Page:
Drugs are used off-label when they’re not intended to be. Off-label usage is very common in pediatrics due to the lack of guidelines for dosage and the number of medications that are specifically tested and researched with children. In cases where there aren’t any approved drugs to treat the child’s condition, or when a medication has been proven effective for adults and considered safe for children use, off-label prescriptions should be given.
Healthcare providers should be informed about the potential risks of prescribing drugs off-label and ensure the benefits and risks of each drug are thoroughly evaluated. To ensure that medication is used safely, a multidisciplinary approach involving parents, healthcare providers, and the patient can be helpful. Prescriptions of medications should be based on the pharmacokinetic differences between adults and children.
When used by pediatricians, certain off-label medicines require additional care. Antidepressants such as fluoxetine or sertraline, for example, have been linked to an increased risk in suicidal thoughts among pediatric patients. Patients taking these medications should be closely monitored by their providers, particularly during the initial months of treatment. The risk of birth defects is increased when antiepileptics like carbamazepine or valproate are prescribed to women who are pregnant.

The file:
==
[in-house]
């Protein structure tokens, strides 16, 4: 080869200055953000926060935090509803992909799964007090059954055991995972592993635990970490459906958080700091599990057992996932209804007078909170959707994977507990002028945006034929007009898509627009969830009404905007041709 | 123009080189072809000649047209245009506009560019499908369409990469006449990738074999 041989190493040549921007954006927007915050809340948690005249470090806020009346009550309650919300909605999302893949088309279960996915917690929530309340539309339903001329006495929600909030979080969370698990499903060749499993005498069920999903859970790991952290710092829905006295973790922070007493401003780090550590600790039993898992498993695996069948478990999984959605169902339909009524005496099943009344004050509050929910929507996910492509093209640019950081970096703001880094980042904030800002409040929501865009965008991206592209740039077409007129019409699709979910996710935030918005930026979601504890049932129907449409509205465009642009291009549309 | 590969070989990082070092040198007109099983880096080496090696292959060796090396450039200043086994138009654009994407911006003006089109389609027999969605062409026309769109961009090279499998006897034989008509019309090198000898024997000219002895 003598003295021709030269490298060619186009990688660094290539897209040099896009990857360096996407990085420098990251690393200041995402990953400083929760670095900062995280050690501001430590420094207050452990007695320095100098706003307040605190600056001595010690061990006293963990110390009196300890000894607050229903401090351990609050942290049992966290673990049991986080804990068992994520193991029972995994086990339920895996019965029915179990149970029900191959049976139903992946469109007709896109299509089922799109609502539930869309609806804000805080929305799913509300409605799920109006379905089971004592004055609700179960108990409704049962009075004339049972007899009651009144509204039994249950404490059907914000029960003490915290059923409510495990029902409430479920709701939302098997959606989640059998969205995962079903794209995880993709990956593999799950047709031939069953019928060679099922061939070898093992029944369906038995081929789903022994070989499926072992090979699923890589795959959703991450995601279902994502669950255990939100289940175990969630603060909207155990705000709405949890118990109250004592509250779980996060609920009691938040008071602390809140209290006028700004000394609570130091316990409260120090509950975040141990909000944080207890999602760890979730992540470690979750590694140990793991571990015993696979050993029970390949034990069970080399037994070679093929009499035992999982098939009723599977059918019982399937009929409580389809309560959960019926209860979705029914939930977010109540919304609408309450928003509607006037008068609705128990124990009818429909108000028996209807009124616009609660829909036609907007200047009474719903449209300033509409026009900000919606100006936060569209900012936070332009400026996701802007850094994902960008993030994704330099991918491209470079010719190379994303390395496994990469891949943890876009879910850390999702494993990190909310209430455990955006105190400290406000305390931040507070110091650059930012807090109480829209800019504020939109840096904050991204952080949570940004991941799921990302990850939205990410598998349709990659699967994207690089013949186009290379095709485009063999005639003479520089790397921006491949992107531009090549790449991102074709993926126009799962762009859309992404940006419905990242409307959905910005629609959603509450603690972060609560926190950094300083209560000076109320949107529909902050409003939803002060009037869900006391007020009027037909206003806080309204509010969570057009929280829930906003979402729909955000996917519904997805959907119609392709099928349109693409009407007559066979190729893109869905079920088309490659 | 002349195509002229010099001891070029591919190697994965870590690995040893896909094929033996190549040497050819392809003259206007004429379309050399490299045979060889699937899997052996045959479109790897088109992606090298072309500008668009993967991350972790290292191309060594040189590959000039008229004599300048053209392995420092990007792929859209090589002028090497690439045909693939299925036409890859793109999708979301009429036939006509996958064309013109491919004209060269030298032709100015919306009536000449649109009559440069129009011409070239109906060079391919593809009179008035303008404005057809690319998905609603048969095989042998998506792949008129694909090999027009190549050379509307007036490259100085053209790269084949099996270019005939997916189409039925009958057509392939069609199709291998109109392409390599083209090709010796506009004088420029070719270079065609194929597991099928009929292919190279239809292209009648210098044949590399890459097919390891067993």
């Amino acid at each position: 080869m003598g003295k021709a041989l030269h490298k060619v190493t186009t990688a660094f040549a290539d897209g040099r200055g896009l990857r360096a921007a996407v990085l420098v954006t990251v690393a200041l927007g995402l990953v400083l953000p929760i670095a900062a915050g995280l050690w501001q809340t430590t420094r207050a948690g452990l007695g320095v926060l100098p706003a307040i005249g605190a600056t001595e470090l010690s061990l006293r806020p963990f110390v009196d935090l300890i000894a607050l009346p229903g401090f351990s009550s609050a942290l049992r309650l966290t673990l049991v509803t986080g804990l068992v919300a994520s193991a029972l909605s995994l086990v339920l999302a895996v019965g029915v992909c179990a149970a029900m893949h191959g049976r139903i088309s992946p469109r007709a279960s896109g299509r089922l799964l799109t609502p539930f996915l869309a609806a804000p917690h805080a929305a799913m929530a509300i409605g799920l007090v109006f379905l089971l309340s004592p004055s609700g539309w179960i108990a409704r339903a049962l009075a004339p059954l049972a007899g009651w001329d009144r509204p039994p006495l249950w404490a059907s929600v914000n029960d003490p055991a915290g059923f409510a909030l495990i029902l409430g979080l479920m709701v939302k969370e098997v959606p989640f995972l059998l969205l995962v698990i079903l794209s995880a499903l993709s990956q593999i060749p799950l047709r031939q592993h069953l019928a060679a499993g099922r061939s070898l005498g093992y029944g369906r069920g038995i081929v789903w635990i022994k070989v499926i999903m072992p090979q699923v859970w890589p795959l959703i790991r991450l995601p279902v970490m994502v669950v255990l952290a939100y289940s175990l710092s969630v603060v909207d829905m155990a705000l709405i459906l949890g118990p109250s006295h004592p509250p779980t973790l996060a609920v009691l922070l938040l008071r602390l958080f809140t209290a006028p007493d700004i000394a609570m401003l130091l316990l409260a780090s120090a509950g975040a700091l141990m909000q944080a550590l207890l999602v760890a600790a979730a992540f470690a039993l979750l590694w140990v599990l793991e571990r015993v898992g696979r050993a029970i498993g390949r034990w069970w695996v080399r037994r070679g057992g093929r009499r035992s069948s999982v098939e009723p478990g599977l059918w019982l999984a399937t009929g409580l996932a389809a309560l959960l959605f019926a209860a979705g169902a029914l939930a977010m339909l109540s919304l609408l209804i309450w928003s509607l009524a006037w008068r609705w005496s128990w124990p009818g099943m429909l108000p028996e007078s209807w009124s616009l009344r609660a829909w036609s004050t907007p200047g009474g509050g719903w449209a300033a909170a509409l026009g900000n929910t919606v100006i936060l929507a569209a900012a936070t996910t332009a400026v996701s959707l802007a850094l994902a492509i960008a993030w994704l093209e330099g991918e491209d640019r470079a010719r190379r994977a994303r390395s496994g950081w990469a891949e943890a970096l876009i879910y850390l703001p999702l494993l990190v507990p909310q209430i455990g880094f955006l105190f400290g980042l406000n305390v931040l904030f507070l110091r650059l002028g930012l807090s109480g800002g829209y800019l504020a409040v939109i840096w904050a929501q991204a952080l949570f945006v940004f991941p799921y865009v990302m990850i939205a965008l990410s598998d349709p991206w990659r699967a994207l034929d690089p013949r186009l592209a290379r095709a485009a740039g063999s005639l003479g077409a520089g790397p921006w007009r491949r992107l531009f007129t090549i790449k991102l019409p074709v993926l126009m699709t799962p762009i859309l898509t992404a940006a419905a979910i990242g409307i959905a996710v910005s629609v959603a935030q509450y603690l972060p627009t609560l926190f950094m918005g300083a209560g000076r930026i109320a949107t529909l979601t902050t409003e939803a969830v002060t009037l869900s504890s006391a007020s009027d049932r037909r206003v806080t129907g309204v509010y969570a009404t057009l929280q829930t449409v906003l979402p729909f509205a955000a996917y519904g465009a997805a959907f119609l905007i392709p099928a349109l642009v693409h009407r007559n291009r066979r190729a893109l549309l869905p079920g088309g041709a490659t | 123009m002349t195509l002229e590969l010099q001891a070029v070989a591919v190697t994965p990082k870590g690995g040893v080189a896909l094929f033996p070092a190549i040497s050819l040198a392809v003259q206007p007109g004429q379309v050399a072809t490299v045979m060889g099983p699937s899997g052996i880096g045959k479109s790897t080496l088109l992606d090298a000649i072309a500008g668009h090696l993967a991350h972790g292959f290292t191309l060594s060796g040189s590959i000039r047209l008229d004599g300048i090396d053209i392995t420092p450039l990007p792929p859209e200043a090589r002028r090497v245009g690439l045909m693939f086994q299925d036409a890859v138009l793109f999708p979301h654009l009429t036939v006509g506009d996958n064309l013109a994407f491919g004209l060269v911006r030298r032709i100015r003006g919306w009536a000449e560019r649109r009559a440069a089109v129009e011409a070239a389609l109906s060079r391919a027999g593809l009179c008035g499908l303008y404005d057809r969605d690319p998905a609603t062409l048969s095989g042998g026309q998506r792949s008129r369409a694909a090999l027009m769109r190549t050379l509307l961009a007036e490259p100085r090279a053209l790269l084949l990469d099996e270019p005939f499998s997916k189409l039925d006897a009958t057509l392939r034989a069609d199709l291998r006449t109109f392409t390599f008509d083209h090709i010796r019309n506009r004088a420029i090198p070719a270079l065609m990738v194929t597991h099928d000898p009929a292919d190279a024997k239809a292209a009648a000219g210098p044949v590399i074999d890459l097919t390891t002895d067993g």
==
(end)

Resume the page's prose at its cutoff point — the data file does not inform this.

Summary: Off-label drug use in children is common because of the lack of research and guidelines for dosage. In order to make the off-label drug use for children safer, health care providers need to carefully evaluate risks and benefits, take into account age-related differences in pharmacokinetics between children and adults and include patients, caregivers, and parents in the process of drug therapy. Certain off-label medications, such as antidepressants or antiepileptics, require special attention and care when administered to children.